He was born on Good Friday at 8:05 in the morning. The delivery room number was 805 and my brother weighed 8 pounds 5 ounces. The nurses were all buzzing about this amazing coincidence.
But there was more. His legs were not straight, the bones curved inward so that the bottoms of his feet nearly touched each other. The doctors informed my mother that her baby might have cerebral palsy and there was a chance he would never walk.
I am not sure what sort of advanced medical tests those physicians performed back in March 1964 to arrive at this neurological diagnosis. But it understandably created a layer of concern in the background of my mother’s psyche as she watched her son learn to crawl, talk, feed himself, walk, read and ride a bike. She kept waiting. Waiting for something irregular to occur; something that never happened. Because they were doctors, right? There had to have been a reason for them to share this very serious information.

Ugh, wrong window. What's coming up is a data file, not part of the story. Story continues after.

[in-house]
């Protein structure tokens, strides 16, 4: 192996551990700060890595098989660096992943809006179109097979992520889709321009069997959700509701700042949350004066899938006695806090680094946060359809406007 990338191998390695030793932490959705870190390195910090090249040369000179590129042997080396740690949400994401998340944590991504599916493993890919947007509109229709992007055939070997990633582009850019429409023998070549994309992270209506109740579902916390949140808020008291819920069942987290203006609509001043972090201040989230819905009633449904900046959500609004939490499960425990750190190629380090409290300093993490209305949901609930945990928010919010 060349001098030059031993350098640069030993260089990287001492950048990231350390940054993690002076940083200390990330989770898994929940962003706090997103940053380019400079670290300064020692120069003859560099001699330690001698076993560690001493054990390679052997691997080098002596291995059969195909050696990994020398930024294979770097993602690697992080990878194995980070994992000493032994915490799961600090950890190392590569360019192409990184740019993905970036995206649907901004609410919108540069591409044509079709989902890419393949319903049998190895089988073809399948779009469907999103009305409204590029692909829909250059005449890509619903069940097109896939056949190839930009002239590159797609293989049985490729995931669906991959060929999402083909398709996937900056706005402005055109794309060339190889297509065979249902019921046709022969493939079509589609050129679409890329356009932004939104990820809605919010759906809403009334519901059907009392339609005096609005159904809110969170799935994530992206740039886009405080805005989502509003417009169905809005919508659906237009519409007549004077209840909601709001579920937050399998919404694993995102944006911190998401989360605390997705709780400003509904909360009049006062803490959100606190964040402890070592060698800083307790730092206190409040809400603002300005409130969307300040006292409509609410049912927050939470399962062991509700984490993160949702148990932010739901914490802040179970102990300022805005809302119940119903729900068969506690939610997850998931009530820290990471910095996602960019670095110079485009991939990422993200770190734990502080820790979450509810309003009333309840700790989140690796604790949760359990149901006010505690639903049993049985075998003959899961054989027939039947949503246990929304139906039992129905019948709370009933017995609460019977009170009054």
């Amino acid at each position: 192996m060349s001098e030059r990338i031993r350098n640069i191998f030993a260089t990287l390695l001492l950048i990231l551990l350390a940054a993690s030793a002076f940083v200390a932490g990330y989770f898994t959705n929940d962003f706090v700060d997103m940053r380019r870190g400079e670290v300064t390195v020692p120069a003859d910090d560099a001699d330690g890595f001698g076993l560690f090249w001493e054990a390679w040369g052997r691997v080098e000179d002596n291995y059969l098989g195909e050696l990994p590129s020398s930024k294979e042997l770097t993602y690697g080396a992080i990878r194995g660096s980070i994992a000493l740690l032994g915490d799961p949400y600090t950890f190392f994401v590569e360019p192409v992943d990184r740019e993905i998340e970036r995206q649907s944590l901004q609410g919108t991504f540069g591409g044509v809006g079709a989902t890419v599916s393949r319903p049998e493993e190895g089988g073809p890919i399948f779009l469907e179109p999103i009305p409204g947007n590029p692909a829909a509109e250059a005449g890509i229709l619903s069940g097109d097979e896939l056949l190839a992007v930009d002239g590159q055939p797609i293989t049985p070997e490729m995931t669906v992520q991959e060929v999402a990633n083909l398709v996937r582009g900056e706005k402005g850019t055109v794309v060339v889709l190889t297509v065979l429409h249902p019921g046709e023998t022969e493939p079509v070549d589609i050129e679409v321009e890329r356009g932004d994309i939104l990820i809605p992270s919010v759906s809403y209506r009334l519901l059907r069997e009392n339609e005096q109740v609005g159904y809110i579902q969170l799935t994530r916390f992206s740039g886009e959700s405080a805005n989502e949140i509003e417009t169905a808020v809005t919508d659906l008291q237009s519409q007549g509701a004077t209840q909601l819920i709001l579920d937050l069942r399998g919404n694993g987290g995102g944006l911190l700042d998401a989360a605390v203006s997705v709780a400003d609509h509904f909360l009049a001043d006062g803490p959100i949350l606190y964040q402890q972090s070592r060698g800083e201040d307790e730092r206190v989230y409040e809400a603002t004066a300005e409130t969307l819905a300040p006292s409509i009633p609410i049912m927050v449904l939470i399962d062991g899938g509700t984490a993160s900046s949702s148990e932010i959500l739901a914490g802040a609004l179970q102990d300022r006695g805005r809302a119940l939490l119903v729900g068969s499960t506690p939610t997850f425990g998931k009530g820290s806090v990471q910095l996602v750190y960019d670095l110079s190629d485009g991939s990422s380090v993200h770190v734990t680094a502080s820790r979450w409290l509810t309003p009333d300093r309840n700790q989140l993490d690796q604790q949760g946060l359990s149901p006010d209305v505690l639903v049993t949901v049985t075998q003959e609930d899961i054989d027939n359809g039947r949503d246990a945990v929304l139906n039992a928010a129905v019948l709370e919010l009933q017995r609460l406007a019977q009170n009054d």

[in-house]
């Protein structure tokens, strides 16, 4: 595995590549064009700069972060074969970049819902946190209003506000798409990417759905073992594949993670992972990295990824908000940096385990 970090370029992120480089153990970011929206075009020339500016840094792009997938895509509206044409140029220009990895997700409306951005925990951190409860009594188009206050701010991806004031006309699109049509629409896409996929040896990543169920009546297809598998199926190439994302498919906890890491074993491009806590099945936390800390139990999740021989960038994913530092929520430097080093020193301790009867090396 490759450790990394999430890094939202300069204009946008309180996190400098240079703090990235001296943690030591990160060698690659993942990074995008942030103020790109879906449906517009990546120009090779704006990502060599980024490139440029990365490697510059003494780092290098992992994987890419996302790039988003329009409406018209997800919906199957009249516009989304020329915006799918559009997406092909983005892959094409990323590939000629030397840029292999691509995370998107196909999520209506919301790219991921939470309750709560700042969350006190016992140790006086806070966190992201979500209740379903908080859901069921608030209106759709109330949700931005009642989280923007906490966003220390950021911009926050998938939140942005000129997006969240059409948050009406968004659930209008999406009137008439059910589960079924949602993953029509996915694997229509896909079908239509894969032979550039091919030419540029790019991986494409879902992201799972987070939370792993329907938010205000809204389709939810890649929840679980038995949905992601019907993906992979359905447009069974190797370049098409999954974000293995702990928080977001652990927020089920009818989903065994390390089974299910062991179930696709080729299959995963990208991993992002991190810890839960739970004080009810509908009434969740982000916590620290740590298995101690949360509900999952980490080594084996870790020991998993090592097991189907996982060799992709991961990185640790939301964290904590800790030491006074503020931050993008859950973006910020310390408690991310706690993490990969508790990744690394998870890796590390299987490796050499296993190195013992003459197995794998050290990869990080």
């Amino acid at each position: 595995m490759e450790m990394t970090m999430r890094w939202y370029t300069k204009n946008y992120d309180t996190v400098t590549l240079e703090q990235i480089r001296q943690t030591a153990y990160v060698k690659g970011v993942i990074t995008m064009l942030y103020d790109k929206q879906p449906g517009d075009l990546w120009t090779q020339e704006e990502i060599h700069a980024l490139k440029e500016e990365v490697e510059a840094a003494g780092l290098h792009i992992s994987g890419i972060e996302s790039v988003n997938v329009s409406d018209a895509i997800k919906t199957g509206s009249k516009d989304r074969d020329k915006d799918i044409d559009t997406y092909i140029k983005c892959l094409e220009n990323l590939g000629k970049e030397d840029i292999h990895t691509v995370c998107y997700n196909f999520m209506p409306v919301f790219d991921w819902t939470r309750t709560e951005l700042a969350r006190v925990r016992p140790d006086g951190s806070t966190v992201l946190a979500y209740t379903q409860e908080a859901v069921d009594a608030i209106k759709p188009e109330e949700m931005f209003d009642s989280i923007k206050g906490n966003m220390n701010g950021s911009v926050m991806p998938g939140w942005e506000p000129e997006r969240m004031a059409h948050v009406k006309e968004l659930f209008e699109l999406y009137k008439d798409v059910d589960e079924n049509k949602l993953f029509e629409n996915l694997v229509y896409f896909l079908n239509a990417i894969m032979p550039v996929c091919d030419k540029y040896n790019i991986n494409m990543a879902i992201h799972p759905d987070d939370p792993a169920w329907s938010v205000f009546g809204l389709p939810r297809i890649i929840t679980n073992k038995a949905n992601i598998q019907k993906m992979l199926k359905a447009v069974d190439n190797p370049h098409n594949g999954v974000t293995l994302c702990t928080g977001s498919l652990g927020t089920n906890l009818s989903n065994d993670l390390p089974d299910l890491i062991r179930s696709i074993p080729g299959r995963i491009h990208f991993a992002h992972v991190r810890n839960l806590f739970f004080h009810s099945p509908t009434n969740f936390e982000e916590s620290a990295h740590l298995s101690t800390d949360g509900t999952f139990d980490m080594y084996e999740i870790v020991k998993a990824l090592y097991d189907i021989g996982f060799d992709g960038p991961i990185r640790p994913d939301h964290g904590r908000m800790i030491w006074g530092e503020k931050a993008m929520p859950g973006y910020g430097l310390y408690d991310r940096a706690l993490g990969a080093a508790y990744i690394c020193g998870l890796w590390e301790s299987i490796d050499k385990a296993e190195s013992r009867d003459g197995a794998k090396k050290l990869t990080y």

Before sending her home with her new infant, the hospital applied casts to his legs to encourage the soft baby bones to straighten on their own. They did. But they failed to take away the anxiety and fear that she harbored as she watched him grow.